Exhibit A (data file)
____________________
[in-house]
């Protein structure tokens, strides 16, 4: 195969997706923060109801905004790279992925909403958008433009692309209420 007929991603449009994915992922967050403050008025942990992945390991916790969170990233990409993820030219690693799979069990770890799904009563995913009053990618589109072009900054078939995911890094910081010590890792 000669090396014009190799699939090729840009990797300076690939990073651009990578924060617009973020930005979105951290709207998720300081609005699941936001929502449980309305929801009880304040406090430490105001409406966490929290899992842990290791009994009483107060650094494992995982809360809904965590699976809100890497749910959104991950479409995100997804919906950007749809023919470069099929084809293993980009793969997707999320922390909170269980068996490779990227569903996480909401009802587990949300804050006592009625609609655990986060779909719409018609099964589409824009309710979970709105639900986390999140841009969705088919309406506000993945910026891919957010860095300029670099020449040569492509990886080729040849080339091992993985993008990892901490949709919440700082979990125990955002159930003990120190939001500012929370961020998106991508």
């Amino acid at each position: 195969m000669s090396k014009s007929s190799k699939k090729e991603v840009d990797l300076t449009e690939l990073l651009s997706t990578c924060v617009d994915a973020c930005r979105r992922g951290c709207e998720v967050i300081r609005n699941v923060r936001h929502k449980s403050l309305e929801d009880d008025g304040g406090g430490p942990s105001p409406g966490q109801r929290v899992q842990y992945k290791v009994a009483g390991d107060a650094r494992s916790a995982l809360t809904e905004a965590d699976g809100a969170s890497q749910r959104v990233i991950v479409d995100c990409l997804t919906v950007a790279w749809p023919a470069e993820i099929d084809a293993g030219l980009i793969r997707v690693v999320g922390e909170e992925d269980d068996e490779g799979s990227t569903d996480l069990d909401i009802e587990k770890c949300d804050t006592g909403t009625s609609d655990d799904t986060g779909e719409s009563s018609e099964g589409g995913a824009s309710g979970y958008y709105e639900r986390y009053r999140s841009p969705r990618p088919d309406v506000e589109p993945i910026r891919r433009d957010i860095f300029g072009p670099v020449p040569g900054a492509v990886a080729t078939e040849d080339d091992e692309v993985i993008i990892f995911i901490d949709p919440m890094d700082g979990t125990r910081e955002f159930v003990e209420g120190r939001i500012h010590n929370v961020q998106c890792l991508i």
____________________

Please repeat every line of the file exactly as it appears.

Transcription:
[in-house]
């Protein structure tokens, strides 16, 4: 195969997706923060109801905004790279992925909403958008433009692309209420 007929991603449009994915992922967050403050008025942990992945390991916790969170990233990409993820030219690693799979069990770890799904009563995913009053990618589109072009900054078939995911890094910081010590890792 000669090396014009190799699939090729840009990797300076690939990073651009990578924060617009973020930005979105951290709207998720300081609005699941936001929502449980309305929801009880304040406090430490105001409406966490929290899992842990290791009994009483107060650094494992995982809360809904965590699976809100890497749910959104991950479409995100997804919906950007749809023919470069099929084809293993980009793969997707999320922390909170269980068996490779990227569903996480909401009802587990949300804050006592009625609609655990986060779909719409018609099964589409824009309710979970709105639900986390999140841009969705088919309406506000993945910026891919957010860095300029670099020449040569492509990886080729040849080339091992993985993008990892901490949709919440700082979990125990955002159930003990120190939001500012929370961020998106991508």
């Amino acid at each position: 195969m000669s090396k014009s007929s190799k699939k090729e991603v840009d990797l300076t449009e690939l990073l651009s997706t990578c924060v617009d994915a973020c930005r979105r992922g951290c709207e998720v967050i300081r609005n699941v923060r936001h929502k449980s403050l309305e929801d009880d008025g304040g406090g430490p942990s105001p409406g966490q109801r929290v899992q842990y992945k290791v009994a009483g390991d107060a650094r494992s916790a995982l809360t809904e905004a965590d699976g809100a969170s890497q749910r959104v990233i991950v479409d995100c990409l997804t919906v950007a790279w749809p023919a470069e993820i099929d084809a293993g030219l980009i793969r997707v690693v999320g922390e909170e992925d269980d068996e490779g799979s990227t569903d996480l069990d909401i009802e587990k770890c949300d804050t006592g909403t009625s609609d655990d799904t986060g779909e719409s009563s018609e099964g589409g995913a824009s309710g979970y958008y709105e639900r986390y009053r999140s841009p969705r990618p088919d309406v506000e589109p993945i910026r891919r433009d957010i860095f300029g072009p670099v020449p040569g900054a492509v990886a080729t078939e040849d080339d091992e692309v993985i993008i990892f995911i901490d949709p919440m890094d700082g979990t125990r910081e955002f159930v003990e209420g120190r939001i500012h010590n929370v961020q998106c890792l991508i």